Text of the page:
Microplastics are present in marine habitats worldwide and laboratory studies show this material can be ingested, yet data on abundance in natural populations is limited. This study documents microplastics in 10 species of fish from the English Channel. 504 Fish were examined and plastics found in the gastrointestinal tracts of 36.5%. All five pelagic species and all five demersal species had ingested plastic. Of the 184 fish that had ingested plastic the average number of pieces per fish was 1.90±0.10. A total of 351 pieces of plastic were identified using FT-IR Spectroscopy; polyamide (35.6%) and the semi-synthetic cellulosic material, rayon (57.8%) were most common. There was no significant difference between the abundance of plastic ingested by pelagic and demersal fish. Hence, microplastic ingestion appears to be common, in relatively small quantities, across a range of fish species irrespective of feeding habitat. Further work is needed to establish the potential consequences.
Chronic low-frequency anthropogenic sound, such as shipping noise, may be negatively affecting marine life. The EU’s Marine Strategy Framework Directive (MSFD) includes a specific indicator focused on this noise. This indicator is the yearly average sound level in third-octave bands with centre frequencies at 63Hz and 125Hz. These levels are described for Falmouth Bay, UK, an active port at the entrance to the English Channel. Underwater sound was recorded for 30min h(-1) over the period June 2012 to November 2013 for a total of 435days. Mean third-octave levels were louder in the 125-Hz band (annual mean level of 96.0dB re 1μPa) than in the 63-Hz band (92.6dB re 1 μPa). These levels and variations are assessed as a function of seasons, shipping activity and wave height, providing comparison points for future monitoring activities, including the MSFD and emerging international regulation.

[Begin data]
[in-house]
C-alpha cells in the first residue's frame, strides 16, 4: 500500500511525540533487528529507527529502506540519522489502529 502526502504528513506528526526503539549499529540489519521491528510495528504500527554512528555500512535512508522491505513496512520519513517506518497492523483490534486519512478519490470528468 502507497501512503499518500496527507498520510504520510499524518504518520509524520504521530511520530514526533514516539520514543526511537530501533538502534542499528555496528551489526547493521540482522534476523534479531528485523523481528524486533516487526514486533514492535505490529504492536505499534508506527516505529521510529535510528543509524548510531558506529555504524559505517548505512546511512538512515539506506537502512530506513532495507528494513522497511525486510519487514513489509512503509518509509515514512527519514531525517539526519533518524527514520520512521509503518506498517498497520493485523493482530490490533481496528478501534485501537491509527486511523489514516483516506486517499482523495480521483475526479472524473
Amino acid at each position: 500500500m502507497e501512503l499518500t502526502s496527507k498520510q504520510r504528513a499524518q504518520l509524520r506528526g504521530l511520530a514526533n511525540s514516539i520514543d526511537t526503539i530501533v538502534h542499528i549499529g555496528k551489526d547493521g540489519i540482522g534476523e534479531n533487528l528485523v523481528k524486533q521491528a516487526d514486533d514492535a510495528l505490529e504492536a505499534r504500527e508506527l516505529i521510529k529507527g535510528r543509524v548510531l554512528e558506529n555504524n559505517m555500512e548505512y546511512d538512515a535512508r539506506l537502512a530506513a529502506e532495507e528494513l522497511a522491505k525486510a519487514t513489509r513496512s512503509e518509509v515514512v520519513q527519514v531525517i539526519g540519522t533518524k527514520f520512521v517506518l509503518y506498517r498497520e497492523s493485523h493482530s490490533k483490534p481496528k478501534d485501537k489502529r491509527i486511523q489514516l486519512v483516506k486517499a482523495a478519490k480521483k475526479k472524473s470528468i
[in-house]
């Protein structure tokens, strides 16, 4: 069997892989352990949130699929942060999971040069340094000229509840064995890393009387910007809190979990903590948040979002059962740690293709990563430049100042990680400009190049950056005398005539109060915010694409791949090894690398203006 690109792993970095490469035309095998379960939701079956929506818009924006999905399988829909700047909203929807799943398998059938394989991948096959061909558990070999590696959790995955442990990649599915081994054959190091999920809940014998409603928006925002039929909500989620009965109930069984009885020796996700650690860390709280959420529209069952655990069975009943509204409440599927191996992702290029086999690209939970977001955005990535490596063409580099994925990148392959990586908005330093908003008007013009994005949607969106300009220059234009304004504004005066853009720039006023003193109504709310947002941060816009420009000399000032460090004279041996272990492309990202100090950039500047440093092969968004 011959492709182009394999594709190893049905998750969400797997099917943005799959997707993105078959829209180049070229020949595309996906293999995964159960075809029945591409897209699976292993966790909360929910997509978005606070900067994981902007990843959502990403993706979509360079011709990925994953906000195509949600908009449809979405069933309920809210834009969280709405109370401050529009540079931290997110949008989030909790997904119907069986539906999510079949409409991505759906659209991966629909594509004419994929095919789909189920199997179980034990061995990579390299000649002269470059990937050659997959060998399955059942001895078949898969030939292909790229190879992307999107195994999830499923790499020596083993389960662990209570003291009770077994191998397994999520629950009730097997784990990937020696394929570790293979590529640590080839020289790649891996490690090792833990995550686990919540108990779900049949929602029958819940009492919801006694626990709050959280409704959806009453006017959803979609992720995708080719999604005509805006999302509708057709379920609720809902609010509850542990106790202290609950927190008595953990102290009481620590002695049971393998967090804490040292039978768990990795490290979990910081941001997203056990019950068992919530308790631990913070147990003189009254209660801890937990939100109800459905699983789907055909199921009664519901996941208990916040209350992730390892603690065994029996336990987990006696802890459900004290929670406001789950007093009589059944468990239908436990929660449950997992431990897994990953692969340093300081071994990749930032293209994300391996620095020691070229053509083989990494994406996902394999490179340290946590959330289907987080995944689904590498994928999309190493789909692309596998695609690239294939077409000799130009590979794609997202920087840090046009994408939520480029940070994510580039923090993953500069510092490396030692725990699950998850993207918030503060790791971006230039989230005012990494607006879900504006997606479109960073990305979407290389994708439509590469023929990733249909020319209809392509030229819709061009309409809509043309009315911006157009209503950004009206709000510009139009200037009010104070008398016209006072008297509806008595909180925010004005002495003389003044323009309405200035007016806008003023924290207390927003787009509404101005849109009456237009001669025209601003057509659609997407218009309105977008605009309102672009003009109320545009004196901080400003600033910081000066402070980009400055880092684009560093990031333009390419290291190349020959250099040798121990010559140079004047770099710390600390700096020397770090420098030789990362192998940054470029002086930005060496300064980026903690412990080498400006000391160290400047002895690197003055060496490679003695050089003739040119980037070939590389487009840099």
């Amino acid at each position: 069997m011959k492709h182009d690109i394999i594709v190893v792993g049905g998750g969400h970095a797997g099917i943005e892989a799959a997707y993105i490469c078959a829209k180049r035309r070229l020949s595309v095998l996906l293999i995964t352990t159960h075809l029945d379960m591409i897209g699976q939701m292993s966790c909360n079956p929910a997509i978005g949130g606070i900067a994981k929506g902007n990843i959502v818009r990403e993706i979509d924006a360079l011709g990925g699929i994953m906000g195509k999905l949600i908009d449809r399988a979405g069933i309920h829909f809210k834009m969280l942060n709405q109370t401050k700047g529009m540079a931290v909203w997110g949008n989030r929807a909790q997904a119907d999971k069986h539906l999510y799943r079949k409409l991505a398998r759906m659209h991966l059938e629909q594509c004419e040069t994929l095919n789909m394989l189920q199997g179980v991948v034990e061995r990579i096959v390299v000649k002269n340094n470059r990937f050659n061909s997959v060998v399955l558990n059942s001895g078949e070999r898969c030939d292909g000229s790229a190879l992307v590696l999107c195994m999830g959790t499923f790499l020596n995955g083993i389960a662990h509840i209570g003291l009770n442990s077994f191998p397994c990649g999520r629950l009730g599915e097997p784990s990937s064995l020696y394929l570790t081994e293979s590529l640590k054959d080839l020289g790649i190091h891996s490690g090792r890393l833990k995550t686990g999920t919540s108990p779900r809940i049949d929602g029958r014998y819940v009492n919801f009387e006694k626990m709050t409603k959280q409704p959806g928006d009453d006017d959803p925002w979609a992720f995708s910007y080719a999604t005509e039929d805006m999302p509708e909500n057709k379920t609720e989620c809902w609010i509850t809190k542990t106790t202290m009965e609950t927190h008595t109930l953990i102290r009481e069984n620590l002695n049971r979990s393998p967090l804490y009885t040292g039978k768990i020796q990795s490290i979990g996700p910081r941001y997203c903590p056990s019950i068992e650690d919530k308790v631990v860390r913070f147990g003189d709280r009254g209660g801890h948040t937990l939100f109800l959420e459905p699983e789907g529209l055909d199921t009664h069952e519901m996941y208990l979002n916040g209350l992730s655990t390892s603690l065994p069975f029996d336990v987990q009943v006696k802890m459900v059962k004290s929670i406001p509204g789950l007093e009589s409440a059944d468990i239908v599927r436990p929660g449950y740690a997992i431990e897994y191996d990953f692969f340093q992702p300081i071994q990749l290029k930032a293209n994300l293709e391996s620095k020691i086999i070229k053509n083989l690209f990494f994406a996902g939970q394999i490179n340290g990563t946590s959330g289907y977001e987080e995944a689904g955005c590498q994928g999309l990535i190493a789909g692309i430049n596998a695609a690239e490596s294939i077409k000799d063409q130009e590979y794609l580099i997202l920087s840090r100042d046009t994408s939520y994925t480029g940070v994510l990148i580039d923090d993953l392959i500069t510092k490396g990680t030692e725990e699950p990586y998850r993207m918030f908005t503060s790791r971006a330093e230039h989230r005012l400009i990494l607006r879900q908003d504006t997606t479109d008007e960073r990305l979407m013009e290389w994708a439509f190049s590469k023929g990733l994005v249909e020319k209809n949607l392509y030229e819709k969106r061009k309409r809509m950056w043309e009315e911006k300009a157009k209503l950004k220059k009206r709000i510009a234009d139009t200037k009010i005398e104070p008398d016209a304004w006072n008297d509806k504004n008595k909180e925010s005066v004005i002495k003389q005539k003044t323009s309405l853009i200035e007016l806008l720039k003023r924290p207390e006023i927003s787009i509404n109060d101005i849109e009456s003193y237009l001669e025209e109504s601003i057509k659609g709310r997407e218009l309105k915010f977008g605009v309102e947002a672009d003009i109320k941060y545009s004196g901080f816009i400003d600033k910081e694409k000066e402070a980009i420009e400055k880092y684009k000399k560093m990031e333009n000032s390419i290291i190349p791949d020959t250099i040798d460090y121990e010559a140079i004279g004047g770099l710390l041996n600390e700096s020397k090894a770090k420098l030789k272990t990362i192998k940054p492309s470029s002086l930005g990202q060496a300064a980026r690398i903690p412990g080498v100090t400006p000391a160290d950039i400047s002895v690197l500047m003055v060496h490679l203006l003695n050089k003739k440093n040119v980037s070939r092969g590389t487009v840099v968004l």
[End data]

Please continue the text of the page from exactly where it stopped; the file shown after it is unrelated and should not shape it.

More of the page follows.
Private water supplies (PWS) in Cornwall, South West England exceeded the current WHO guidance value and UK prescribed concentration or value (PCV) for arsenic of 10 μg/L in 5% of properties surveyed (n = 497). In this follow-up study, the first of its kind in the UK, volunteers (n = 207) from 127 households who used their PWS for drinking, provided urine and drinking water samples for total As determination by inductively coupled plasma mass spectrometry (ICP-MS) and urinary As speciation by high performance liquid chromatography ICP-MS (HPLC-ICP-MS). Arsenic concentrations exceeding 10 μg/L were found in the PWS of 10% of the volunteers. Unadjusted total urinary As concentrations were poorly correlated (Spearman’s ρ = 0.36 (P < 0.001)) with PWS As largely due to the use of spot urine samples and the dominance of arsenobetaine (AB) from seafood sources. However, the osmolality adjusted sum, U-As(IMM), of urinary inorganic As species, arsenite (As(III)) and arsenate (As(V)), and their metabolites, methylarsonate (MA) and dimethylarsinate (DMA), was found to strongly correlate (Spearman's ρ: 0.62 (P < 0.001)) with PWS As, indicating private water supplies as the dominant source of inorganic As exposure in the study population of PWS users.